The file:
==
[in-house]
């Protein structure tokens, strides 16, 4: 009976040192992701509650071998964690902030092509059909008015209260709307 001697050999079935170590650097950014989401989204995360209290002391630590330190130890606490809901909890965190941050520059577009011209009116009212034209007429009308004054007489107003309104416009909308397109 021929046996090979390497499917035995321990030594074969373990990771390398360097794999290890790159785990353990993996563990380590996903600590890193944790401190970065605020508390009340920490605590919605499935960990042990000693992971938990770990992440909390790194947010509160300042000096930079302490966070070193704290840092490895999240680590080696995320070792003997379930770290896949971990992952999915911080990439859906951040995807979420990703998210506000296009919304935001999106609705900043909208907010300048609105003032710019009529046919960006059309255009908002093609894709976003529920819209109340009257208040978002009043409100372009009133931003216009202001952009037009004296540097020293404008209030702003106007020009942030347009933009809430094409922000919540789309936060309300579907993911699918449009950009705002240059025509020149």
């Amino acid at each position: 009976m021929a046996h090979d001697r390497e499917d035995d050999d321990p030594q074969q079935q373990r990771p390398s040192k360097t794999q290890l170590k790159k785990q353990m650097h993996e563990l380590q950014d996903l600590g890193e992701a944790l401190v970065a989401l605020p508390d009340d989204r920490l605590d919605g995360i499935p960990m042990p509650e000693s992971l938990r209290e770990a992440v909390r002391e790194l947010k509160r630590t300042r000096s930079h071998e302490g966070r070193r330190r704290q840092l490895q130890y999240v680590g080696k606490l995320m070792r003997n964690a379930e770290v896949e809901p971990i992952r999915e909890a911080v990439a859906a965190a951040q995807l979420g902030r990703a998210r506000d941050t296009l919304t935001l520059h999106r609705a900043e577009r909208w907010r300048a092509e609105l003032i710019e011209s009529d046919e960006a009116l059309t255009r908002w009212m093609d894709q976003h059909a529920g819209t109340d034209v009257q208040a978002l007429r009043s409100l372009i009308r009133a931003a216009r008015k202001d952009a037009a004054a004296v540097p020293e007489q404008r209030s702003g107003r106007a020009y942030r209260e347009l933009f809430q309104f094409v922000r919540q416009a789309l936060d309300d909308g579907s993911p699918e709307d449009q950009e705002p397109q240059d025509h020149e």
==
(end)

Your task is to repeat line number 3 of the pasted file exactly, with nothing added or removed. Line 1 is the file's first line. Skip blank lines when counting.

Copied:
């Amino acid at each position: 009976m021929a046996h090979d001697r390497e499917d035995d050999d321990p030594q074969q079935q373990r990771p390398s040192k360097t794999q290890l170590k790159k785990q353990m650097h993996e563990l380590q950014d996903l600590g890193e992701a944790l401190v970065a989401l605020p508390d009340d989204r920490l605590d919605g995360i499935p960990m042990p509650e000693s992971l938990r209290e770990a992440v909390r002391e790194l947010k509160r630590t300042r000096s930079h071998e302490g966070r070193r330190r704290q840092l490895q130890y999240v680590g080696k606490l995320m070792r003997n964690a379930e770290v896949e809901p971990i992952r999915e909890a911080v990439a859906a965190a951040q995807l979420g902030r990703a998210r506000d941050t296009l919304t935001l520059h999106r609705a900043e577009r909208w907010r300048a092509e609105l003032i710019e011209s009529d046919e960006a009116l059309t255009r908002w009212m093609d894709q976003h059909a529920g819209t109340d034209v009257q208040a978002l007429r009043s409100l372009i009308r009133a931003a216009r008015k202001d952009a037009a004054a004296v540097p020293e007489q404008r209030s702003g107003r106007a020009y942030r209260e347009l933009f809430q309104f094409v922000r919540q416009a789309l936060d309300d909308g579907s993911p699918e709307d449009q950009e705002p397109q240059d025509h020149e």